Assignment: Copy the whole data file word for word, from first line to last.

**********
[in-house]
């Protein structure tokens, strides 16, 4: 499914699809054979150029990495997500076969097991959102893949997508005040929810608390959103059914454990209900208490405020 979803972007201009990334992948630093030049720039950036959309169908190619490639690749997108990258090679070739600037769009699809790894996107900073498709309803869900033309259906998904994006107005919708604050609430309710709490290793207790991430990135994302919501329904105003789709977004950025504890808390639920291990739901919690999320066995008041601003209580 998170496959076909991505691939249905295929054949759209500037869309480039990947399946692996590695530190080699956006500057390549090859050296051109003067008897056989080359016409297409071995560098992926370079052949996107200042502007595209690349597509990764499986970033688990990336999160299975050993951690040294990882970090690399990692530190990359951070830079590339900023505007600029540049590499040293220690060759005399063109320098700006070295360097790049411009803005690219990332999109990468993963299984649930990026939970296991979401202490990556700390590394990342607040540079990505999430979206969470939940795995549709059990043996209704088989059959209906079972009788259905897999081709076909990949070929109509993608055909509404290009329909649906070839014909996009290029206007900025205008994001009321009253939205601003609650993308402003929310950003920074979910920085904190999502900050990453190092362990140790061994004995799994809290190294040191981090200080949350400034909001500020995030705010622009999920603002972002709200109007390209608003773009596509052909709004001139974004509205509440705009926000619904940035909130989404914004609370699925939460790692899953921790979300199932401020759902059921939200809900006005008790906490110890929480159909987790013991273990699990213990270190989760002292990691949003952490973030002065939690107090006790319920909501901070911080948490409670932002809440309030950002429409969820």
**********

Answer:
[in-house]
């Protein structure tokens, strides 16, 4: 499914699809054979150029990495997500076969097991959102893949997508005040929810608390959103059914454990209900208490405020 979803972007201009990334992948630093030049720039950036959309169908190619490639690749997108990258090679070739600037769009699809790894996107900073498709309803869900033309259906998904994006107005919708604050609430309710709490290793207790991430990135994302919501329904105003789709977004950025504890808390639920291990739901919690999320066995008041601003209580 998170496959076909991505691939249905295929054949759209500037869309480039990947399946692996590695530190080699956006500057390549090859050296051109003067008897056989080359016409297409071995560098992926370079052949996107200042502007595209690349597509990764499986970033688990990336999160299975050993951690040294990882970090690399990692530190990359951070830079590339900023505007600029540049590499040293220690060759005399063109320098700006070295360097790049411009803005690219990332999109990468993963299984649930990026939970296991979401202490990556700390590394990342607040540079990505999430979206969470939940795995549709059990043996209704088989059959209906079972009788259905897999081709076909990949070929109509993608055909509404290009329909649906070839014909996009290029206007900025205008994001009321009253939205601003609650993308402003929310950003920074979910920085904190999502900050990453190092362990140790061994004995799994809290190294040191981090200080949350400034909001500020995030705010622009999920603002972002709200109007390209608003773009596509052909709004001139974004509205509440705009926000619904940035909130989404914004609370699925939460790692899953921790979300199932401020759902059921939200809900006005008790906490110890929480159909987790013991273990699990213990270190989760002292990691949003952490973030002065939690107090006790319920909501901070911080948490409670932002809440309030950002429409969820």